Review: Sorcerer to the Crown

SorcererBy Zen Cho

Macmillan, out now

Zacharias Wythe, Sorcerer Royal of the Unnatural Philosophers, must face threats from all sides if he is to discover why England’s supplies of magic are drying up…

Regency wit, humour, racial and sexual politics, magic, romance, even dragons: they’re all here in Zen Cho’s carefully constructed fantasy novel. It’s the opening book in a trilogy centred around Zacharias Wythe – who has attained the position of Sorcerer Royal much to the displeasure of those who dislike him simply because of his race – and his foil, Prunella Gentleman, who can’t possibly have any affinity with magic because she is – shock, horror – a woman. There are times when the questions of discrimination are as in your face as that description would imply, although Cho imbues the whole book with an air of battling against the odds.

Comparisons with Susanna Clarke’s Jonathan Strange & Mr Norrell are inevitable – not helped by a quote on the cover that does that – but if you come to Sorcerer expecting more of the same (save on a very surface level), you’ll be surprised. This isn’t another often-serious treatise with footnotes that last a page; this is far more of an adventure that will appeal to those who like their historical fiction with a supernatural twist. The threats come from opponents both magical and mundane, and you’re often more worried for Zacharias’ future because of the actions of the latter than the former. Prunella occasionally threatens to dominate proceedings – the book may be titled after Zacharias, but Cho devotes as much time to presenting his student as a rounded character as she does the Sorcerer (who does get a number of thought-provoking discussions)… but appropriately it’s Prunella who gets the last word.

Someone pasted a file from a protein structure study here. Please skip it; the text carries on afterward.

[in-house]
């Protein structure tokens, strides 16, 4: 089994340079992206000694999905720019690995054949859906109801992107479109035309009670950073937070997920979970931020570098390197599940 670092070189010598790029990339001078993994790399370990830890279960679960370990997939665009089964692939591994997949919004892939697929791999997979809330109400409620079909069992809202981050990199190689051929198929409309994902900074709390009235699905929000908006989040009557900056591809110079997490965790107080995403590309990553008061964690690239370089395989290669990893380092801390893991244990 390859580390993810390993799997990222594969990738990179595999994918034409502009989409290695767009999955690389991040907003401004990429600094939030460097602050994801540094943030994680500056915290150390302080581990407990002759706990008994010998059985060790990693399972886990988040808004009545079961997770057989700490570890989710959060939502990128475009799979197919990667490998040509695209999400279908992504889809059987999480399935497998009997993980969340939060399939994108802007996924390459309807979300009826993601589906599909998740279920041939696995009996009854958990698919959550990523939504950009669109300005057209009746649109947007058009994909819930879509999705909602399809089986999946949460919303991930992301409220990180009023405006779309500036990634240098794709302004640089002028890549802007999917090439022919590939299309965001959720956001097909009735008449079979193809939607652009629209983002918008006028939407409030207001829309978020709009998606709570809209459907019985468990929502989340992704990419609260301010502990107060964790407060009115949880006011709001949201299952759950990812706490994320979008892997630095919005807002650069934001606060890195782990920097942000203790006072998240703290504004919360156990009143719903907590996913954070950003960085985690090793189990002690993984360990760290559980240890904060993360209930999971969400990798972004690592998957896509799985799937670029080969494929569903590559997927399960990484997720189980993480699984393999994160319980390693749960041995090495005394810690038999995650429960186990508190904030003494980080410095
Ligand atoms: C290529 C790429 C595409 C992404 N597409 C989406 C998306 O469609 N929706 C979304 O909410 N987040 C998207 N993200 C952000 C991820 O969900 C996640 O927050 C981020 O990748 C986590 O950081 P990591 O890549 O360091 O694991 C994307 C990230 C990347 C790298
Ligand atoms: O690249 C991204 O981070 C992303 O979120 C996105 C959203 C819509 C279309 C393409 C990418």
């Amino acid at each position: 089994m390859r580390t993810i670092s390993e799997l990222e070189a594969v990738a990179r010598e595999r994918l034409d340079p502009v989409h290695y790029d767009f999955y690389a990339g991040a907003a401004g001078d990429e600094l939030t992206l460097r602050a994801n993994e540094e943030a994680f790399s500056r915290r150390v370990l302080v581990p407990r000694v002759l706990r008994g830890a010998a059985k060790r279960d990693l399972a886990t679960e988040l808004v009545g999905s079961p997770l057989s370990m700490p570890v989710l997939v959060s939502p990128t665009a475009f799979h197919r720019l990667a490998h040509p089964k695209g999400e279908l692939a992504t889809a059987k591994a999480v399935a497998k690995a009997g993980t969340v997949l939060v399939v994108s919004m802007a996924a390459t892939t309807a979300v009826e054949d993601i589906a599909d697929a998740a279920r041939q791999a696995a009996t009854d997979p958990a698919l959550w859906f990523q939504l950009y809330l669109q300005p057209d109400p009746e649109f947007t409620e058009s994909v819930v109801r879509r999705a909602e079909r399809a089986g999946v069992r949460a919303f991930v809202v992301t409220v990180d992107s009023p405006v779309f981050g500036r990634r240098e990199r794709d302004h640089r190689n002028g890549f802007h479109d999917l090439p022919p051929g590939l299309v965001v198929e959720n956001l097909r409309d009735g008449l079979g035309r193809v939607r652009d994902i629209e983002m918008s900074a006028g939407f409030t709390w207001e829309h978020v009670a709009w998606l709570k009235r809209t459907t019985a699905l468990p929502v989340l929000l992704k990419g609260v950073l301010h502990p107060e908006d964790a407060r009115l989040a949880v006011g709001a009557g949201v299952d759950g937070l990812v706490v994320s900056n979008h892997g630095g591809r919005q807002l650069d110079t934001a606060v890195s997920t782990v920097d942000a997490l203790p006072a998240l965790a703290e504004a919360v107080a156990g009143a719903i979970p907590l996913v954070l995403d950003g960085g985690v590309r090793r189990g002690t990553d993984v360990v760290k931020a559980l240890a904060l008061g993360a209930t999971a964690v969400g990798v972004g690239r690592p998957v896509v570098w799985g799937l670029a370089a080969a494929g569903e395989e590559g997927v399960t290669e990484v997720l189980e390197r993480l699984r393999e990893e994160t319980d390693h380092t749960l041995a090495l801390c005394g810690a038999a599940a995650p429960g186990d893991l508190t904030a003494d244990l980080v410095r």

Verdict: An enthralling and often very funny novel which I suspect will reward multiple readings. 8/10

Paul Simpson

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